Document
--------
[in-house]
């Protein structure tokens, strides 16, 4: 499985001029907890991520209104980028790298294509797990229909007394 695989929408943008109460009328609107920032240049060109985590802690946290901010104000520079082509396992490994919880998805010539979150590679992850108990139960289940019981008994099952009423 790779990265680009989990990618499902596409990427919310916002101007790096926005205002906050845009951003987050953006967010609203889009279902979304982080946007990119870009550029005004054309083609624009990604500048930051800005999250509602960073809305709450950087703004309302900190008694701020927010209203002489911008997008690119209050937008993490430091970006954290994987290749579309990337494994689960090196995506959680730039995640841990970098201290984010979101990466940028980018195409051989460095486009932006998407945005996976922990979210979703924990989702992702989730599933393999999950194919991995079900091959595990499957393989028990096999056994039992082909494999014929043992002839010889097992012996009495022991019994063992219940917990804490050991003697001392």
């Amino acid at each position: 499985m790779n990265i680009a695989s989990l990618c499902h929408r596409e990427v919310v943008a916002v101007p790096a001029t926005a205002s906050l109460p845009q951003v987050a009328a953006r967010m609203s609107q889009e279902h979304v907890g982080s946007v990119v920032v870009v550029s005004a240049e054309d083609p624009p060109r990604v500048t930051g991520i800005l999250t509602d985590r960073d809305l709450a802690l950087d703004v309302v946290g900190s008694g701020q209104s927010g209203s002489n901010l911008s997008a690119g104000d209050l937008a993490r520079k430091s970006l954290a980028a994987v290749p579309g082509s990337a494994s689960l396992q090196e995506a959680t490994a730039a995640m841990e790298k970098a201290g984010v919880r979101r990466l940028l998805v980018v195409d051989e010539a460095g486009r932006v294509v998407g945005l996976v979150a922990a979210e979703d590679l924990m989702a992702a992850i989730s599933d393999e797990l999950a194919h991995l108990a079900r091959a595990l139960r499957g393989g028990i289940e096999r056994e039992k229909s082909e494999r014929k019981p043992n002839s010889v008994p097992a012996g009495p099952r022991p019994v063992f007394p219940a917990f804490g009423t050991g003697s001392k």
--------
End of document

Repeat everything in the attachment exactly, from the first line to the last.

[in-house]
């Protein structure tokens, strides 16, 4: 499985001029907890991520209104980028790298294509797990229909007394 695989929408943008109460009328609107920032240049060109985590802690946290901010104000520079082509396992490994919880998805010539979150590679992850108990139960289940019981008994099952009423 790779990265680009989990990618499902596409990427919310916002101007790096926005205002906050845009951003987050953006967010609203889009279902979304982080946007990119870009550029005004054309083609624009990604500048930051800005999250509602960073809305709450950087703004309302900190008694701020927010209203002489911008997008690119209050937008993490430091970006954290994987290749579309990337494994689960090196995506959680730039995640841990970098201290984010979101990466940028980018195409051989460095486009932006998407945005996976922990979210979703924990989702992702989730599933393999999950194919991995079900091959595990499957393989028990096999056994039992082909494999014929043992002839010889097992012996009495022991019994063992219940917990804490050991003697001392």
């Amino acid at each position: 499985m790779n990265i680009a695989s989990l990618c499902h929408r596409e990427v919310v943008a916002v101007p790096a001029t926005a205002s906050l109460p845009q951003v987050a009328a953006r967010m609203s609107q889009e279902h979304v907890g982080s946007v990119v920032v870009v550029s005004a240049e054309d083609p624009p060109r990604v500048t930051g991520i800005l999250t509602d985590r960073d809305l709450a802690l950087d703004v309302v946290g900190s008694g701020q209104s927010g209203s002489n901010l911008s997008a690119g104000d209050l937008a993490r520079k430091s970006l954290a980028a994987v290749p579309g082509s990337a494994s689960l396992q090196e995506a959680t490994a730039a995640m841990e790298k970098a201290g984010v919880r979101r990466l940028l998805v980018v195409d051989e010539a460095g486009r932006v294509v998407g945005l996976v979150a922990a979210e979703d590679l924990m989702a992702a992850i989730s599933d393999e797990l999950a194919h991995l108990a079900r091959a595990l139960r499957g393989g028990i289940e096999r056994e039992k229909s082909e494999r014929k019981p043992n002839s010889v008994p097992a012996g009495p099952r022991p019994v063992f007394p219940a917990f804490g009423t050991g003697s001392k």